Community Media & The Yolo Way

This column was originally published in The Davis Enterprise May 8, 2020

By Autumn Labbé-Renault

Special to The Enterprise

All is quiet within Davis Media Access as I wrap Episode 15 of the “COVID-19 Community Report” on KDRT. Last month I wrote about my decision to launch this twice-weekly live radio show.

Since then I’ve interviewed elected officials from various city councils through Congress, nonprofit and business leaders, teachers, foundation staff, social justice activists, and hospital CEOs. Each has had a piece of valuable information for our local communities, and together, they’ve helped stitch together a narrative about how our Yolo County communities are faring during the COVID-19 pandemic.

As a public affairs host, it’s my job to ask thoughtful questions that will elicit informative responses. If I do that well, then we have a good conversation that allows for good insights, and even vulnerability. We all wear our roles and titles, but we also all have our concerns during the pandemic, and people are embracing our commonalities.

Slowing down and cherishing the good things in our lives has been a common refrain, as has helping others. I’ve learned firsthand what the “Yolo way” (I think I have to credit County Supervisor Don Saylor for that phrase) is during this crisis, and it’s rooted in kindness and generosity. I’m grateful to all those who have participated in the show and expressed support for it.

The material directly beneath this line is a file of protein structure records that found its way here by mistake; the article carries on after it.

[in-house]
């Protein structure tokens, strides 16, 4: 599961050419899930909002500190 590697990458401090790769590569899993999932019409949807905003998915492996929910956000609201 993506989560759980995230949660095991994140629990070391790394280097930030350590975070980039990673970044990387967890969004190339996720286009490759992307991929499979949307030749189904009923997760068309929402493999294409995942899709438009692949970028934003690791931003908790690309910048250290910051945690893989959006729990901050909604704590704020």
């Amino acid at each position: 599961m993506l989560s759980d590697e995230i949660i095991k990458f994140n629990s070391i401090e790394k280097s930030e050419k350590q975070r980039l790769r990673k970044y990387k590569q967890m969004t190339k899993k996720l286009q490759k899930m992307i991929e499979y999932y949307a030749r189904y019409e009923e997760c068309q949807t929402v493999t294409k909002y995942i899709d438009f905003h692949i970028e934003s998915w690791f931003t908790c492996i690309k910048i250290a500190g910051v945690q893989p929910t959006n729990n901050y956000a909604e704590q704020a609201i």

I’ll admit that the urgency to push out as much local information as I could in those early weeks has ebbed, a bit, but there are still plenty of perspectives to share. It’s not that we’re clear of the pandemic; I guess I’ve just adapted somewhat to the “new normal,” and doing a radio show is part of that. For now, the show airs live at noon on Tuesdays and Fridays, and repeats at 5 p.m. both days and at noon on Sundays. You can also listen online at

I’m booking guests through May, and will re-evaluate the need for the show at that time. I suspect I will continue it for a while, though perhaps not twice weekly. It takes me about 25 hours a week to prepare to go live twice weekly, and those kinds of hours aren’t supportable once we move out of crisis mode.

As I prepared for the Big Day of Giving this week — and thought longingly of the Big Day at the Dock event we generally co-produce but could not this year—I’ve spent no small amount of time reflecting on DMA’s work at this time. We’re curating videos submitted to the Yolo County Community Diary, a collaborative storytelling project helping to document this extraordinary time (

We’re meeting with individual nonprofits to help highlight what their communities are dealing with. We’ve retooled our training modules, equipment, and software to help people produce local content from their homes. We’re applying for loans and grants and trying to figure our way forward. And we’re pushing out school board meetings, and  providing a wealth of educational programming for those managing distance learning from home.

In a time of crisis, local media has a big impact, connecting us to what’s relevant and important, especially at this time of physical distancing. You know this because you read this newspaper, and maybe because you listen to programming on KDRT or watch local programming on cable or online. We’re fortunate here in Davis.

Meanwhile, life goes on. Teens are using Zoom to produce new episodes of “Teens on Topic.” KDRT programs are learning to produce radio from the comfort of their own homes, and I’ll host Sen. Bill Dodd (D-Napa) this Friday. Please check out Davis Media Access on YouTube and tune into KDRT 905.7 FM or There’s a wealth of perspectives right here in our now community.

— Autumn Labbe-Renault has served as DMA’s executive director since 2007, where she writes and blogs about a wide variety of media issues. Learn more at,, or call 530-757-2419.